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Dill & Garlic Pickles

In mid-summer, grab some baby cukes and fresh dill weed from the farmer’s market and you’ll have pickles throughout the winter.

When the dill weed flowers in our garden in mid-summer, I head to the farmers market in search of the right sized baby cucumbers to make dill pickles. This family recipe is so popular and surprisingly simple. Many cooks are often intimidated by the whole preserving process, but the compliments you’ll receive make the effort worthwhile. While you’ll be tempted to eat them right away, you’ll have to be patient and let them pickle for at least 4 months.

Dill & garlic pickles in preserving jars.

Dill & Garlic Pickles

Prep Time2 hrs
Author: Kevin Lamoureux


  • 8 quarts small cucumbers about 60
  • 2 bunches of dill weed heads
  • 2 garlic buds
  • 1⅓ cup pickling salt
  • 4 cups white vinegar
  • 20 cups water
  • 12 1-quart wide mouth mason jars (500 ml jars)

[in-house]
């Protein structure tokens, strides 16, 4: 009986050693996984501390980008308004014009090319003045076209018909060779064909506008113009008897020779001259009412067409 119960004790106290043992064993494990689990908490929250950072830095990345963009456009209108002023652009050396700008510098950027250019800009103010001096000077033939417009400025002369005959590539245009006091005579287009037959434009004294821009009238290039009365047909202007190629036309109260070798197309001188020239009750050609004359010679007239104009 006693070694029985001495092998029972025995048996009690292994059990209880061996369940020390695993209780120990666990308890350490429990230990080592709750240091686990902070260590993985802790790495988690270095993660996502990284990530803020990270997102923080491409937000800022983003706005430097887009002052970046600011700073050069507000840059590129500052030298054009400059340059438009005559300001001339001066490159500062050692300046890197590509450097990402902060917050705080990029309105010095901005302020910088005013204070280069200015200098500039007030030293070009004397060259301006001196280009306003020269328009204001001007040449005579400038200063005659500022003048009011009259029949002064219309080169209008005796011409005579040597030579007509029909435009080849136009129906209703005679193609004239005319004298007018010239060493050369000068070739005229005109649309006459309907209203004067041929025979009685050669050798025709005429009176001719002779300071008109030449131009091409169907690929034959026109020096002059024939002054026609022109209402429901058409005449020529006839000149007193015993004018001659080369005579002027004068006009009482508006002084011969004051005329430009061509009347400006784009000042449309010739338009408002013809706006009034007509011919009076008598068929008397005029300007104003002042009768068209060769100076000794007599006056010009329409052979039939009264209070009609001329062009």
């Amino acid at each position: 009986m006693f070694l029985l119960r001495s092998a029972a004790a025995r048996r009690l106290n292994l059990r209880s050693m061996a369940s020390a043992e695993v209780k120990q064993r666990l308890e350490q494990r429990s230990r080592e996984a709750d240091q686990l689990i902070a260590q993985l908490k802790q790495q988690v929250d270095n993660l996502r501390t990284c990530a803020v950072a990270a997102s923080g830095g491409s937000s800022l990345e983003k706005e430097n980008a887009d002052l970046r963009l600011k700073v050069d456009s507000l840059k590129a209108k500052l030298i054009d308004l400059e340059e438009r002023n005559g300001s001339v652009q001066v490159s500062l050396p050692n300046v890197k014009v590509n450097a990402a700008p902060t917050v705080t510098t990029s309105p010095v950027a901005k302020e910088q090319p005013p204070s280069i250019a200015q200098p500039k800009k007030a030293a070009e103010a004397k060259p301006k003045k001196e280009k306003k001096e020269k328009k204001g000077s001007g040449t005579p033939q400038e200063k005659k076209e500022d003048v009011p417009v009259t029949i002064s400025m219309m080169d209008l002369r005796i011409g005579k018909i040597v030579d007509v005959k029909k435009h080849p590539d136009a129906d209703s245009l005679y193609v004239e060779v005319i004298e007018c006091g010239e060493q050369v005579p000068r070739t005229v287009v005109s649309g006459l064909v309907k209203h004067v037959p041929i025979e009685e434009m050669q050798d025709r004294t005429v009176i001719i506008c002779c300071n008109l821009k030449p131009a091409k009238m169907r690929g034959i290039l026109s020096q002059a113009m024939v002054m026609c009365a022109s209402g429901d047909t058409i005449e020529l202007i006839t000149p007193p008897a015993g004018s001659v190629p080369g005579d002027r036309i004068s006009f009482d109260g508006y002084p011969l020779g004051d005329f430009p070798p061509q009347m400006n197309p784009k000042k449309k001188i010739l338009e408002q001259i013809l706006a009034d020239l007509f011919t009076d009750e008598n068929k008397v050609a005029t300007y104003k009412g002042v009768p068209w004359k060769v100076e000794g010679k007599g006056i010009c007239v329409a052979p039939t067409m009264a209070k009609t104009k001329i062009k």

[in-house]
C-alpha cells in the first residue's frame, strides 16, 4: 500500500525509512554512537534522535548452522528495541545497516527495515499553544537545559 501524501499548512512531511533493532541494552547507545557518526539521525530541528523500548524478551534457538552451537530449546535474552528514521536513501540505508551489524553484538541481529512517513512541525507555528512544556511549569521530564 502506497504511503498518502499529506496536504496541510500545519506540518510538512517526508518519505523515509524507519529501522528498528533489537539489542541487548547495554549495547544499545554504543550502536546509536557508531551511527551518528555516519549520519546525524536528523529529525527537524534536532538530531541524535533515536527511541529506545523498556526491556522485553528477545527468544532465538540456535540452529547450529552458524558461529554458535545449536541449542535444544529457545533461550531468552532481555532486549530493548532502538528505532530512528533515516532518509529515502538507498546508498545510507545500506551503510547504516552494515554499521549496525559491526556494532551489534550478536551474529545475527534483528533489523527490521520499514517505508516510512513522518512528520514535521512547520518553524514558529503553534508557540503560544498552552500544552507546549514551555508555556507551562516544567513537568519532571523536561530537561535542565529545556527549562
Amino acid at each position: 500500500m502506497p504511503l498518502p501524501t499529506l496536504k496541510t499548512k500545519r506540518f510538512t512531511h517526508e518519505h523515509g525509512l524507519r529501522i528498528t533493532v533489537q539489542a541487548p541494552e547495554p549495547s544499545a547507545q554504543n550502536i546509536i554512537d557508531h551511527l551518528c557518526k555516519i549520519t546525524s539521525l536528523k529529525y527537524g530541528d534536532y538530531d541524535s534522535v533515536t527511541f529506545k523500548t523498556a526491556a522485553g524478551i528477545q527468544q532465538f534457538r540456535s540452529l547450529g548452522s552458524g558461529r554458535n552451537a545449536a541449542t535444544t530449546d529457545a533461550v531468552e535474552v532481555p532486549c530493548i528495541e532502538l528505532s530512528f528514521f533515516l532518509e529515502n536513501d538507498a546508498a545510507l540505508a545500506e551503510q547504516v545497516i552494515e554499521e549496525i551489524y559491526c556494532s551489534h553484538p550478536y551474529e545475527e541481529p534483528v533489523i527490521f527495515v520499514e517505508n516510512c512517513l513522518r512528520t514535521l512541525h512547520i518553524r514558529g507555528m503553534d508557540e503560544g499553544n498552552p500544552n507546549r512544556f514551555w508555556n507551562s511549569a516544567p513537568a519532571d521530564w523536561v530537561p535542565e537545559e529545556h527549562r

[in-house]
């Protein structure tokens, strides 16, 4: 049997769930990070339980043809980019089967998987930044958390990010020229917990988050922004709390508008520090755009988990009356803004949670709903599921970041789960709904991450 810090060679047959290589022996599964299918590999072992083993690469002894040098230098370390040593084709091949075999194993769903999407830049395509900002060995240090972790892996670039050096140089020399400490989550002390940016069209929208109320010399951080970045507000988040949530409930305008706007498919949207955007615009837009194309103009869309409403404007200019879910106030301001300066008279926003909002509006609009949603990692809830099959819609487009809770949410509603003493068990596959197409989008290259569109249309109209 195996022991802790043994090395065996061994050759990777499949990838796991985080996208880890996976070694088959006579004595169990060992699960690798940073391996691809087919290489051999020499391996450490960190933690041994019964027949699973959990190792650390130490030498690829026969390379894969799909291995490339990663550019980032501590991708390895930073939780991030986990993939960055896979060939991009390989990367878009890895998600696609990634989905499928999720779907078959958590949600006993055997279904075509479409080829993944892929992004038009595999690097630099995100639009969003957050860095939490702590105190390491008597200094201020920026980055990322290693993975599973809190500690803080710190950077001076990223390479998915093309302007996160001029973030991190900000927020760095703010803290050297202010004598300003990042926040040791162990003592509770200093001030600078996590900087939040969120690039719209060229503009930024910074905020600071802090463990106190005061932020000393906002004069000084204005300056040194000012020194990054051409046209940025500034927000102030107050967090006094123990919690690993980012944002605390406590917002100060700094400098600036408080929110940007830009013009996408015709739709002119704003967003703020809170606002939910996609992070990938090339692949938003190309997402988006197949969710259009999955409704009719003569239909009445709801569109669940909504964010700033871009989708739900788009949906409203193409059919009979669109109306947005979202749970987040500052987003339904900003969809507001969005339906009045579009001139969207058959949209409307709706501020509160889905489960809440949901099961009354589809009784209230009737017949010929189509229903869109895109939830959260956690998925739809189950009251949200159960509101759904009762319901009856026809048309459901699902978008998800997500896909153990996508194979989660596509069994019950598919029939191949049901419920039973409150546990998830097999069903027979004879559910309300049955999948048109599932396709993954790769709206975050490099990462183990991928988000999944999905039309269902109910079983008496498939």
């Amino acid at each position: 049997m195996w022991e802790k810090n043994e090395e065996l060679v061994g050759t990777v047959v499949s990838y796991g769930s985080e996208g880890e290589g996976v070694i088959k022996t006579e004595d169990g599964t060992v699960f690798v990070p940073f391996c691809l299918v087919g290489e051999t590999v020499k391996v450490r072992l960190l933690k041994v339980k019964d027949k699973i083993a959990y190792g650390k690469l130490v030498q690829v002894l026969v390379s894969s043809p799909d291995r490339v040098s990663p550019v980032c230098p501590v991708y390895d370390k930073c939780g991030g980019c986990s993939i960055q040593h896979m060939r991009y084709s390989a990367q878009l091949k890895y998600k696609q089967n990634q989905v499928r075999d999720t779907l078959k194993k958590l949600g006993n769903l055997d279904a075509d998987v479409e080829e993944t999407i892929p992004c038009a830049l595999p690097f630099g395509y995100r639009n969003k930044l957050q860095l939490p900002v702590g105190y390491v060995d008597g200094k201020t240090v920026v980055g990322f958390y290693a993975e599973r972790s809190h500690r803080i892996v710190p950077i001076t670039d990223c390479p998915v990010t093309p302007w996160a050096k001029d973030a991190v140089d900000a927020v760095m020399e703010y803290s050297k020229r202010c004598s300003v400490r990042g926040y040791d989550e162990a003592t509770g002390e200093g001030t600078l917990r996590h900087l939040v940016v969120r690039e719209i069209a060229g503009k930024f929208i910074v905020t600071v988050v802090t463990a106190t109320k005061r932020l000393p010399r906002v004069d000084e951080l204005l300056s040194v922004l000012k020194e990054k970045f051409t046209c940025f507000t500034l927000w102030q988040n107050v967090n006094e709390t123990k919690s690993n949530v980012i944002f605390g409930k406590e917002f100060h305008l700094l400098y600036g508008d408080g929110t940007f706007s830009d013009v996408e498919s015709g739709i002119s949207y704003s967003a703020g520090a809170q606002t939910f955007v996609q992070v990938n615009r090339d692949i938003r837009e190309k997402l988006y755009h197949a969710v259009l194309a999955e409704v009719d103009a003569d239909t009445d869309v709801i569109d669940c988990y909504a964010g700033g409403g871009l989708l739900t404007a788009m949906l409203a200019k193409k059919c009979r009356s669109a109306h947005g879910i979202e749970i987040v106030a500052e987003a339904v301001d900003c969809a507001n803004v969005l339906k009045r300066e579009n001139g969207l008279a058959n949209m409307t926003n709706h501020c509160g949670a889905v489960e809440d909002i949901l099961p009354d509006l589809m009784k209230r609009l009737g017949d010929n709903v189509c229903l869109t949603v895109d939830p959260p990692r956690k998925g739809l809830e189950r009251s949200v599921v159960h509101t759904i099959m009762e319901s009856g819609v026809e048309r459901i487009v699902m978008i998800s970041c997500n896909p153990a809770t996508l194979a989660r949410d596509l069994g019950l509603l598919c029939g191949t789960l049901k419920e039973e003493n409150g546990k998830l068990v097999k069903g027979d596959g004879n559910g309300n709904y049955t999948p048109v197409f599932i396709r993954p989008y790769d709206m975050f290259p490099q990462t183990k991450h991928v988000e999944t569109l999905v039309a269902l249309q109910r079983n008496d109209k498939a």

• Wash and prick cucumbers with fork.
  • Wash the dill.
  • Peel garlic and separate into whole cloves.
  • Sterilize the jars and lids.
  • Put 1 head of dill and 1 clove of garlic in each jar
  • Fill the jars with cucumbers, packing them tightly.
  • Make a brine solution with other ingredients, bring to a boil and let simmer for 5 minutes.
  • Pour the hot brine into the jars to cover the cucumbers. Fill to within 1/2 inch from the top (head space).
  • Seal with snap lids.


Make sure all jars, lids and utensils are sterilized. After tightening lids and allowing jars to cool for about 2 hours, test that the lids have made a seal. If they have, they will be concave. If not, they will be slightly convex and make a popping sound when pressed upon. To remedy this, remove the lid, reheat the jar in boiling water for about 5 mins, then reseal.

While this is an old family recipe, using basic canning methods, I would suggest that anyone who has never made preserves before do a little more research about the canning process. Please be aware that there are health risks if your preserves become contaminated due to improper canning procedures or failure of your lids to seal completely. Never take a chance in eating any preserves if the jar seal is not concave and tight or the brine has become cloudy over time.

For additional information and best practices about home canning, the mason jar makers at Bernardin offer plenty of advice.

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